The effort was better tonight. The results were the same, but the effort was better. I'd say about 80% of where it needs to be, which is much better than the 30% we saw against Utah. Forget about everything we've seen throughout the first 9 games, look at this game in a bubble and it's really not that much of a kick in the stomach.
The Bulls were well-rested and playing on their home floor. The Sixers were playing the back end of a back-to-back, and their fifth game in seven days. The odds weren't in their favor going in. Even if they were playing their best ball coming in, coming out strong and fading in the second half would be the likely conclusion.
So it's a loss, it's disheartening, recurring problems were still there (dribble penetration, at times. Open shooters throughout. Too much Willie, etc.) but overall, they performed about as well as could be reasonably expected. Here's a look at the rotations:
Let's get the Eddie Jordan complaints out of the way. In the first half, Willie should've been yanked almost immediately. He was a negative on offense (missing open men to brick three jumpers, and missing a gimme at the rim), on defense, Hinrich was abusing him. The game turned when Willie was the first guard off the bench, Jordan stuck with him for over 10 minutes and watched a 10-point lead turn into a three-point deficit. Personally, I would've liked to have seen him go to Jrue, but Carney at the two and Iguodala at the point or even Ivey for a brief run would've been a better decision.
The small lineup continues to disappoint. The 34 points the team scored in the 15 minutes they used the small lineup is enticing, but the 37 they allowed is downright dreadful. And this was a good night for them.
Down by 6 with 33 seconds to go, needing a three, Jordan doesn't put the team's only legitimate three-point threat into the game. Instead, he draws up a play that nearly results in a five-second violation, then gets Rodney Carney a contested look from 5 feet behind the three-point line. He doesn't even draw iron with the shot.
Again, Elton Brand got was given his run with the starters after the half, then disappeared for the rest of the game. On one hand, I thought this was the best Brand has looked all season long. He was active on both ends, hitting the short jumpers he had been missing, kicking the ball out of the post when the situation called for it and aggressively trying to back down smaller players. On the other hand, he scored 11 points on 11 shots. That's not very efficient. In this game, it was pretty much on par with the team's performance (88 points on 81 FGA). The more I see of Brand, however, the more I'm convinced that he's knocking the rust of being inactive for basically two solid years. The touch is coming back on his short jumpers, the quickness and strength is coming back in his post moves. He may never be what he once was, but he's going to be a productive player. He just needs the minutes.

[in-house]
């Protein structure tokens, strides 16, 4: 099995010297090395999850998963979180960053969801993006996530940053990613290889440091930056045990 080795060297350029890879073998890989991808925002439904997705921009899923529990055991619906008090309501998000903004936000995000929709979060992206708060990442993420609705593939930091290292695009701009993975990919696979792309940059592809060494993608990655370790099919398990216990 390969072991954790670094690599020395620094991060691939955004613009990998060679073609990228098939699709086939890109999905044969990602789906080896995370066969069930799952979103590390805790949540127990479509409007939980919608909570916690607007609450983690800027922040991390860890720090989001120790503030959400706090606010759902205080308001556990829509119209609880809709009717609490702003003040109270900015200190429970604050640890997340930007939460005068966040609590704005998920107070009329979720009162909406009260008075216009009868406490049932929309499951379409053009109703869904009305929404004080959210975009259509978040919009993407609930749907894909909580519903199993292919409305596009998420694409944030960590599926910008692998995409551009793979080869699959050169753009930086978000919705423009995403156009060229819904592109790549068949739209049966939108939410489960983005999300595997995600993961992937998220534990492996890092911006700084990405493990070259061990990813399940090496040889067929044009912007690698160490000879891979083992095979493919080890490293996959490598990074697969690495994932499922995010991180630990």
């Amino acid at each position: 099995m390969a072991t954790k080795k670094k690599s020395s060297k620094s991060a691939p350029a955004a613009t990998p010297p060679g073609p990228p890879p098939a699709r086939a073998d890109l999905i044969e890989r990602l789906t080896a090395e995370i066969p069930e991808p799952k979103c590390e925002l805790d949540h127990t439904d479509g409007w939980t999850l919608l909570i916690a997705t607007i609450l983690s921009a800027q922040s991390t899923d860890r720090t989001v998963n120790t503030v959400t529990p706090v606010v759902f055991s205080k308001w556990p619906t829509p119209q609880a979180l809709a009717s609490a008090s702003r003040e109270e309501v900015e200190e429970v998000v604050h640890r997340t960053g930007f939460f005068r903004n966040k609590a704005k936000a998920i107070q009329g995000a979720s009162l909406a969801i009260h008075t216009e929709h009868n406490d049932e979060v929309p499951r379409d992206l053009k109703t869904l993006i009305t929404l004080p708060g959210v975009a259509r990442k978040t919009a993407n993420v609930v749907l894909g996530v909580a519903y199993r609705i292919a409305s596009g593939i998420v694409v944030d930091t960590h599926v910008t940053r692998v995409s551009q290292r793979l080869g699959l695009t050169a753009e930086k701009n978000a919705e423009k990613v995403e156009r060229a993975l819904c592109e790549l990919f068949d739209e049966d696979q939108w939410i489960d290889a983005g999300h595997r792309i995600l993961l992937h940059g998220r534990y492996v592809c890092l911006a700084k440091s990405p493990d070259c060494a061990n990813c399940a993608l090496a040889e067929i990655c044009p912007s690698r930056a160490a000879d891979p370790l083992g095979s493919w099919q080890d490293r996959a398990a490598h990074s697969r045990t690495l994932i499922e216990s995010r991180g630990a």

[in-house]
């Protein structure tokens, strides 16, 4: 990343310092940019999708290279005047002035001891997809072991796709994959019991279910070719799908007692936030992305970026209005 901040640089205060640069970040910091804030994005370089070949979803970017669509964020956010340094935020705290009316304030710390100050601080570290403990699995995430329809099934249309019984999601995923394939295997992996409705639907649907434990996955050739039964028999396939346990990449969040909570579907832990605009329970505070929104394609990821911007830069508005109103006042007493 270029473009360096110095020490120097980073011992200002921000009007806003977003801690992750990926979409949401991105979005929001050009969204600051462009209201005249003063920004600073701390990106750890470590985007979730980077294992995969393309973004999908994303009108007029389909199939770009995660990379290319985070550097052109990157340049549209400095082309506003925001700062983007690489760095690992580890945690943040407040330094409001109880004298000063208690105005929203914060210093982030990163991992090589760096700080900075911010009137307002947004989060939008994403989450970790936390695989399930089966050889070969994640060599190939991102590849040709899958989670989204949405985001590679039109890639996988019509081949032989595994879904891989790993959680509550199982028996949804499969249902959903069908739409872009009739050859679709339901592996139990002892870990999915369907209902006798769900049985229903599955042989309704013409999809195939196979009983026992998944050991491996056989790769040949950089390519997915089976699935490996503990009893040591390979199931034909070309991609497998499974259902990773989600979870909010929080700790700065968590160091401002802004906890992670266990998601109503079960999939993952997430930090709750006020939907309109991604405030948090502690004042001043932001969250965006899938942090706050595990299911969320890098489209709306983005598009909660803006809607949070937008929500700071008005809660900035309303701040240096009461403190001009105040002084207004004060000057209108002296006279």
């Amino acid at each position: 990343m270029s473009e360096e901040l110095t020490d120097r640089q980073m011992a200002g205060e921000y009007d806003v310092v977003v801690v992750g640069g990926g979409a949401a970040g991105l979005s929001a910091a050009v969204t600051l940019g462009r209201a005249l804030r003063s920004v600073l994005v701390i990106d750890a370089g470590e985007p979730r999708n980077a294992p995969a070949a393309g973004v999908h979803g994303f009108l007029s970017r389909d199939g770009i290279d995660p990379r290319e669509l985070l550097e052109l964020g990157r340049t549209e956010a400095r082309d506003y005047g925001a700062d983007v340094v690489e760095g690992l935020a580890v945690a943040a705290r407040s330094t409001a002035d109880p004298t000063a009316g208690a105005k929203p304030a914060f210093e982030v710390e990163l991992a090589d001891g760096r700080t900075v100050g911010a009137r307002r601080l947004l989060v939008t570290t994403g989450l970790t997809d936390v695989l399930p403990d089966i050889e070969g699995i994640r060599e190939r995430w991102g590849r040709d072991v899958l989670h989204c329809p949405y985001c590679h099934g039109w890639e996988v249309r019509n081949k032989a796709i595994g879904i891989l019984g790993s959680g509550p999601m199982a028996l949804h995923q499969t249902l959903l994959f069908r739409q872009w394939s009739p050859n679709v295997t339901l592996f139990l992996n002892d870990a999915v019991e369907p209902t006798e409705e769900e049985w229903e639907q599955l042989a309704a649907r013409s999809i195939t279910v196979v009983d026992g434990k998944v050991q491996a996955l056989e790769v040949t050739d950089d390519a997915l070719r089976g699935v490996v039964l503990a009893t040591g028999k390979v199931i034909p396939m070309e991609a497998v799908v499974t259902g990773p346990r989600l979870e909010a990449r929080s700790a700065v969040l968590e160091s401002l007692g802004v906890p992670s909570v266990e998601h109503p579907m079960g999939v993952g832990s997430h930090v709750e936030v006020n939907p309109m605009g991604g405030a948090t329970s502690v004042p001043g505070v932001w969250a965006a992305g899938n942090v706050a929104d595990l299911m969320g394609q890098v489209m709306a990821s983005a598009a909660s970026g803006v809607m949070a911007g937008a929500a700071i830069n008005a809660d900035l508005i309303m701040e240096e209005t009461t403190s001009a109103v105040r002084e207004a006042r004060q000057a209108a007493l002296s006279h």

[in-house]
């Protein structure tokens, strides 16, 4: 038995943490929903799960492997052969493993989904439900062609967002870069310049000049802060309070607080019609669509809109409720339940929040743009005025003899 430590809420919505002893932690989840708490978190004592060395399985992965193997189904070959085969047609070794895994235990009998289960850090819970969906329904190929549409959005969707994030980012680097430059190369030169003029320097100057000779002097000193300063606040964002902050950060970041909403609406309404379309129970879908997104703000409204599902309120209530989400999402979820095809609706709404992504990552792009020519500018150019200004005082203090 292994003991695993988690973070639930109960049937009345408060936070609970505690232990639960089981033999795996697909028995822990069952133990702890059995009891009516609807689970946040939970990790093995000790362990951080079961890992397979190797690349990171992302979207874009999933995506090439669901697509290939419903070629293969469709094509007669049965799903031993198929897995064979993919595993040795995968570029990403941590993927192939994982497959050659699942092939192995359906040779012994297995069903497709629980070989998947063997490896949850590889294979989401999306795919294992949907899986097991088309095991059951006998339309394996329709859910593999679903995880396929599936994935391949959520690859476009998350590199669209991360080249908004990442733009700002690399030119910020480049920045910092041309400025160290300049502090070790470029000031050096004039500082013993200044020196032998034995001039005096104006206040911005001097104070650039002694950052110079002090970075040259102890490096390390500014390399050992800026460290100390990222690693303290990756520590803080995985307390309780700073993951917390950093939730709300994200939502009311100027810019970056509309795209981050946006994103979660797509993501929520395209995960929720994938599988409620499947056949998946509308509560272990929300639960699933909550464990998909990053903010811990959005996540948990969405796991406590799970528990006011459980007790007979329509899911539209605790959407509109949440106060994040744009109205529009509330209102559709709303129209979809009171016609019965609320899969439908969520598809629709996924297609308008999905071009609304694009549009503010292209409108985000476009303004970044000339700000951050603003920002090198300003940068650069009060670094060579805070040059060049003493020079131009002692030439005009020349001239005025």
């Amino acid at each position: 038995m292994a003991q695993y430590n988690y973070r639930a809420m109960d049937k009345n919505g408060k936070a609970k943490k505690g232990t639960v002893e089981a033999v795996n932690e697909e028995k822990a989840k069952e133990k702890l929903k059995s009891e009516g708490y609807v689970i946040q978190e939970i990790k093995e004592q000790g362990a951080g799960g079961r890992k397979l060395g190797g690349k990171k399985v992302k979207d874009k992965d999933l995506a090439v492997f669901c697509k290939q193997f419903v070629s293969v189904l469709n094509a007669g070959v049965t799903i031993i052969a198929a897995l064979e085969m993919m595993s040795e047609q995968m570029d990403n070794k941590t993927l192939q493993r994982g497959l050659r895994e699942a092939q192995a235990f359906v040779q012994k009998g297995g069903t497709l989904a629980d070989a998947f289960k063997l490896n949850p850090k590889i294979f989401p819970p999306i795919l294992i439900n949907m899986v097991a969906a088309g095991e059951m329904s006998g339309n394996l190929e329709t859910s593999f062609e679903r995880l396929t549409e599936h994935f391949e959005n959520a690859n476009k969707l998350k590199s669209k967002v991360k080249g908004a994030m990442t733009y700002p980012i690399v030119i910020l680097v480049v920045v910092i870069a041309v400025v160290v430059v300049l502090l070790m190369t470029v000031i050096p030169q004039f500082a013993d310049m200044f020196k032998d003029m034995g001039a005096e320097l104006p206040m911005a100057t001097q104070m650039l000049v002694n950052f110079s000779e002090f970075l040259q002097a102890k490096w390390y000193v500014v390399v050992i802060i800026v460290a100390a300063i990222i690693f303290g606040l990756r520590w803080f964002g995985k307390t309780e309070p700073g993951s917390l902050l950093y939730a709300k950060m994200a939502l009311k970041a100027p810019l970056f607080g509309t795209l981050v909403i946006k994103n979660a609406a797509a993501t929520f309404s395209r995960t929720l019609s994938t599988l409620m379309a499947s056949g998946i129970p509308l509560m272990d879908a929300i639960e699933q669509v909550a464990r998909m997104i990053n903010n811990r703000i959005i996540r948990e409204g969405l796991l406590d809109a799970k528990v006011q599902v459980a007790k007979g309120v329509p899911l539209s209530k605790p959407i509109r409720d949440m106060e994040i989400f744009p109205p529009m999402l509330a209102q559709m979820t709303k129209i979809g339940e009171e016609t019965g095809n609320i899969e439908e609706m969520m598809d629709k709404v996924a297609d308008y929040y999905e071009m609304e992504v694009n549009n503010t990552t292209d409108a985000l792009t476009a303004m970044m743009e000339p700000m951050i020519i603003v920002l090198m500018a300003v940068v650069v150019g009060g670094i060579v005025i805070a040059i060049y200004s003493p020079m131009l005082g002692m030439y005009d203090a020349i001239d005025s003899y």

This is important for a couple of reasons. Number one, the Sixers need him to be effective, and on the floor, if they're going to have any chance. Second, even if EB does come back to be a productive player, it may not be enough for this team. If that's the case, they need him to prove he can produce or it's going to be virtually impossible to even get 50 cents on the dollar if they need to move him.
I would've liked to have seen the ball run through Brand more often. I would've liked to have seen fewer jump shots, more driving to the tin. I would've liked to have seen more movement on offense. In fact, right now the Princeton offense the Sixers are running goes something like this.
- Bring ball over mid-court
- Dribble handoff from PG to SG
- Cursory look into the post, usually to Sam
- Dribble back to the top of the key, dribble handoff to Brand
- Dribble handoff back to the other guard
- Another quick look at the post
- Another dribble handoff
- 10 seconds or less left on the shot clock, guy with the ball tries to create while everyone else stands around on the perimeter
That is not an exaggeration. This happens on at least half of the team's offensive possessions in the half-court offense.
And now, a bit from the comments. We all had one of the keys to the Sixers season as the improvement of Andre Iguodala's jumper. Well, here's a look at how he's shooting from all the different zones on the floor (from nba.com):
As you can see, he's shooting the two-point jumper extremely well. The threes, well, they leave something to be desired. This doesn't include tonight's game. (He was 3/6 from range tonight, one was a tough, contested shot at the end of the game from about 5 feet behind the line. Another was a half-court heave that he nailed at the end of the first quarter).
That's all I have for tonight. The Sixers have three off days before they play an extremely winnable game against the Bobcats. Three days to rest weary bones and figure out how to right the ship. I've got plenty planned to get us through the off days, so stay tuned.
Player of The Game: Iguodala. He's doing way too much at this point (more on this later).
Team Record: 4-6
Up Next: Charlotte, on Wednesday.